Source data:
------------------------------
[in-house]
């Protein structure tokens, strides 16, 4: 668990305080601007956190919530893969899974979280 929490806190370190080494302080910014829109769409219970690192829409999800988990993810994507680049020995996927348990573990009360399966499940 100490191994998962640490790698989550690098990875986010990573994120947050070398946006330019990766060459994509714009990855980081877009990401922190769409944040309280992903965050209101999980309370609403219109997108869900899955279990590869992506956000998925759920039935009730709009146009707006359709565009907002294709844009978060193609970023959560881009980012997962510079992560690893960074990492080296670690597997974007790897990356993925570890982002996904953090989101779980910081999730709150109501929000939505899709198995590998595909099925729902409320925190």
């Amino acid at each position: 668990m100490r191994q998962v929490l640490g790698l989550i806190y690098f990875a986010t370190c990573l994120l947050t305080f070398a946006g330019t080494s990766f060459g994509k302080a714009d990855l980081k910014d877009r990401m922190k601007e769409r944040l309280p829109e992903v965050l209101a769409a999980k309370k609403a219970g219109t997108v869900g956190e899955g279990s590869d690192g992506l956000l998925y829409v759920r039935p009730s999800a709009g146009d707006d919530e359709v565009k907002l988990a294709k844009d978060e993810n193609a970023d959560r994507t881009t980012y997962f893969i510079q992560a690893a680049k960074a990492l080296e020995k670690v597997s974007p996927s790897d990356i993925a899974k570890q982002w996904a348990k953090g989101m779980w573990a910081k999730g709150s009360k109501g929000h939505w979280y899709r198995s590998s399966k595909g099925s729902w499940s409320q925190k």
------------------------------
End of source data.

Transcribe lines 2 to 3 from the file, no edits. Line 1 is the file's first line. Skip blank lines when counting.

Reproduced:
């Protein structure tokens, strides 16, 4: 668990305080601007956190919530893969899974979280 929490806190370190080494302080910014829109769409219970690192829409999800988990993810994507680049020995996927348990573990009360399966499940 100490191994998962640490790698989550690098990875986010990573994120947050070398946006330019990766060459994509714009990855980081877009990401922190769409944040309280992903965050209101999980309370609403219109997108869900899955279990590869992506956000998925759920039935009730709009146009707006359709565009907002294709844009978060193609970023959560881009980012997962510079992560690893960074990492080296670690597997974007790897990356993925570890982002996904953090989101779980910081999730709150109501929000939505899709198995590998595909099925729902409320925190």
């Amino acid at each position: 668990m100490r191994q998962v929490l640490g790698l989550i806190y690098f990875a986010t370190c990573l994120l947050t305080f070398a946006g330019t080494s990766f060459g994509k302080a714009d990855l980081k910014d877009r990401m922190k601007e769409r944040l309280p829109e992903v965050l209101a769409a999980k309370k609403a219970g219109t997108v869900g956190e899955g279990s590869d690192g992506l956000l998925y829409v759920r039935p009730s999800a709009g146009d707006d919530e359709v565009k907002l988990a294709k844009d978060e993810n193609a970023d959560r994507t881009t980012y997962f893969i510079q992560a690893a680049k960074a990492l080296e020995k670690v597997s974007p996927s790897d990356i993925a899974k570890q982002w996904a348990k953090g989101m779980w573990a910081k999730g709150s009360k109501g929000h939505w979280y899709r198995s590998s399966k595909g099925s729902w499940s409320q925190k």